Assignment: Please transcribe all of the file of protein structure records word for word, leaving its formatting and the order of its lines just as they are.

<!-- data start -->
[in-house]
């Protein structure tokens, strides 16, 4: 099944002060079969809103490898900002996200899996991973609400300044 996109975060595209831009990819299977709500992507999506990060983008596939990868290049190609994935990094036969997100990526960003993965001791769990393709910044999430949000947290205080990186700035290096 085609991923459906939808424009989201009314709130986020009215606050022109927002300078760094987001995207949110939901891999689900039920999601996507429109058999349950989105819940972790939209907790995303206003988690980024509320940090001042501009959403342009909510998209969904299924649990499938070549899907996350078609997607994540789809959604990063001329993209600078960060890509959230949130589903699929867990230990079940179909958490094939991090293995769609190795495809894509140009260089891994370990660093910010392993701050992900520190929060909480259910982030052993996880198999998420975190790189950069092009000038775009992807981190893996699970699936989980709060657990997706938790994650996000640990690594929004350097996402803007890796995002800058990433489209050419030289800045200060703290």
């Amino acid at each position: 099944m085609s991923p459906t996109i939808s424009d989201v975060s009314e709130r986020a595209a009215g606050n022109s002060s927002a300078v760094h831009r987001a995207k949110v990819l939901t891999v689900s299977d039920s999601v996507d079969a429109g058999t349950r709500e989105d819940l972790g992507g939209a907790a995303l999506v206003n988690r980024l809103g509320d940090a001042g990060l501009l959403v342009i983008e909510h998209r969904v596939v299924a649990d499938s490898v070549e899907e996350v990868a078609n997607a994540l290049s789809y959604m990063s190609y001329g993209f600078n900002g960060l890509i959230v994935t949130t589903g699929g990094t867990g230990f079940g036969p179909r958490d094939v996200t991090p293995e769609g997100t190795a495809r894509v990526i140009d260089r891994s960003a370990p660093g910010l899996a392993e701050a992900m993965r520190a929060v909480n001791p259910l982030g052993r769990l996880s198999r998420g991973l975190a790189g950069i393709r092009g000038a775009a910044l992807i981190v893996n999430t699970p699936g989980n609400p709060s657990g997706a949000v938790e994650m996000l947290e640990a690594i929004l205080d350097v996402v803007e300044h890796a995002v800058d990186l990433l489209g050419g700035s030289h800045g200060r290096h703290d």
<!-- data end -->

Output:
[in-house]
């Protein structure tokens, strides 16, 4: 099944002060079969809103490898900002996200899996991973609400300044 996109975060595209831009990819299977709500992507999506990060983008596939990868290049190609994935990094036969997100990526960003993965001791769990393709910044999430949000947290205080990186700035290096 085609991923459906939808424009989201009314709130986020009215606050022109927002300078760094987001995207949110939901891999689900039920999601996507429109058999349950989105819940972790939209907790995303206003988690980024509320940090001042501009959403342009909510998209969904299924649990499938070549899907996350078609997607994540789809959604990063001329993209600078960060890509959230949130589903699929867990230990079940179909958490094939991090293995769609190795495809894509140009260089891994370990660093910010392993701050992900520190929060909480259910982030052993996880198999998420975190790189950069092009000038775009992807981190893996699970699936989980709060657990997706938790994650996000640990690594929004350097996402803007890796995002800058990433489209050419030289800045200060703290």
């Amino acid at each position: 099944m085609s991923p459906t996109i939808s424009d989201v975060s009314e709130r986020a595209a009215g606050n022109s002060s927002a300078v760094h831009r987001a995207k949110v990819l939901t891999v689900s299977d039920s999601v996507d079969a429109g058999t349950r709500e989105d819940l972790g992507g939209a907790a995303l999506v206003n988690r980024l809103g509320d940090a001042g990060l501009l959403v342009i983008e909510h998209r969904v596939v299924a649990d499938s490898v070549e899907e996350v990868a078609n997607a994540l290049s789809y959604m990063s190609y001329g993209f600078n900002g960060l890509i959230v994935t949130t589903g699929g990094t867990g230990f079940g036969p179909r958490d094939v996200t991090p293995e769609g997100t190795a495809r894509v990526i140009d260089r891994s960003a370990p660093g910010l899996a392993e701050a992900m993965r520190a929060v909480n001791p259910l982030g052993r769990l996880s198999r998420g991973l975190a790189g950069i393709r092009g000038a775009a910044l992807i981190v893996n999430t699970p699936g989980n609400p709060s657990g997706a949000v938790e994650m996000l947290e640990a690594i929004l205080d350097v996402v803007e300044h890796a995002v800058d990186l990433l489209g050419g700035s030289h800045g200060r290096h703290d």